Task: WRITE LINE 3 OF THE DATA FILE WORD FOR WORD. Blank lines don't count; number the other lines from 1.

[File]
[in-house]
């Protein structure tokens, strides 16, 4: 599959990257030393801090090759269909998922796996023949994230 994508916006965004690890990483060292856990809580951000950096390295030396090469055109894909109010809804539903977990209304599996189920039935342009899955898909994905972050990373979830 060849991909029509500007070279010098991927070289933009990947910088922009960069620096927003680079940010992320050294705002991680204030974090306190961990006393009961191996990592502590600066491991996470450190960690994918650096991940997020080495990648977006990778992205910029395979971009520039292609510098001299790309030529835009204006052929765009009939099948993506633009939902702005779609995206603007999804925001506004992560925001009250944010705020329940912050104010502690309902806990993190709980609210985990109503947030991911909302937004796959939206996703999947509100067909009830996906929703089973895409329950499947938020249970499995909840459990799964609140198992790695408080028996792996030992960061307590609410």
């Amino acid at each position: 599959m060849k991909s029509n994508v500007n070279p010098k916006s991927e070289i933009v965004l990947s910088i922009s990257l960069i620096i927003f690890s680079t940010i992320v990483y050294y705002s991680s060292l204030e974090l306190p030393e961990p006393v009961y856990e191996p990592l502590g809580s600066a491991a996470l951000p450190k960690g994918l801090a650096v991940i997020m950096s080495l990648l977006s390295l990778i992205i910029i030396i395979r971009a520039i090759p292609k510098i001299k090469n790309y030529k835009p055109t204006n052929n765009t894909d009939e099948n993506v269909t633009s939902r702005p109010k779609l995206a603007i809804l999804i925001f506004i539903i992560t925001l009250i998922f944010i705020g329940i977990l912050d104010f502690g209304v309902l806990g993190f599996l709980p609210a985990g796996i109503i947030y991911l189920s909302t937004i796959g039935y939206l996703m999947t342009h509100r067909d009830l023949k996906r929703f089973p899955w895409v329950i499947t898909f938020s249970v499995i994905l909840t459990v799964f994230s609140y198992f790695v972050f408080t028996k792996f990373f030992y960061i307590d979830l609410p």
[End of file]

């Amino acid at each position: 599959m060849k991909s029509n994508v500007n070279p010098k916006s991927e070289i933009v965004l990947s910088i922009s990257l960069i620096i927003f690890s680079t940010i992320v990483y050294y705002s991680s060292l204030e974090l306190p030393e961990p006393v009961y856990e191996p990592l502590g809580s600066a491991a996470l951000p450190k960690g994918l801090a650096v991940i997020m950096s080495l990648l977006s390295l990778i992205i910029i030396i395979r971009a520039i090759p292609k510098i001299k090469n790309y030529k835009p055109t204006n052929n765009t894909d009939e099948n993506v269909t633009s939902r702005p109010k779609l995206a603007i809804l999804i925001f506004i539903i992560t925001l009250i998922f944010i705020g329940i977990l912050d104010f502690g209304v309902l806990g993190f599996l709980p609210a985990g796996i109503i947030y991911l189920s909302t937004i796959g039935y939206l996703m999947t342009h509100r067909d009830l023949k996906r929703f089973p899955w895409v329950i499947t898909f938020s249970v499995i994905l909840t459990v799964f994230s609140y198992f790695v972050f408080t028996k792996f990373f030992y960061i307590d979830l609410p």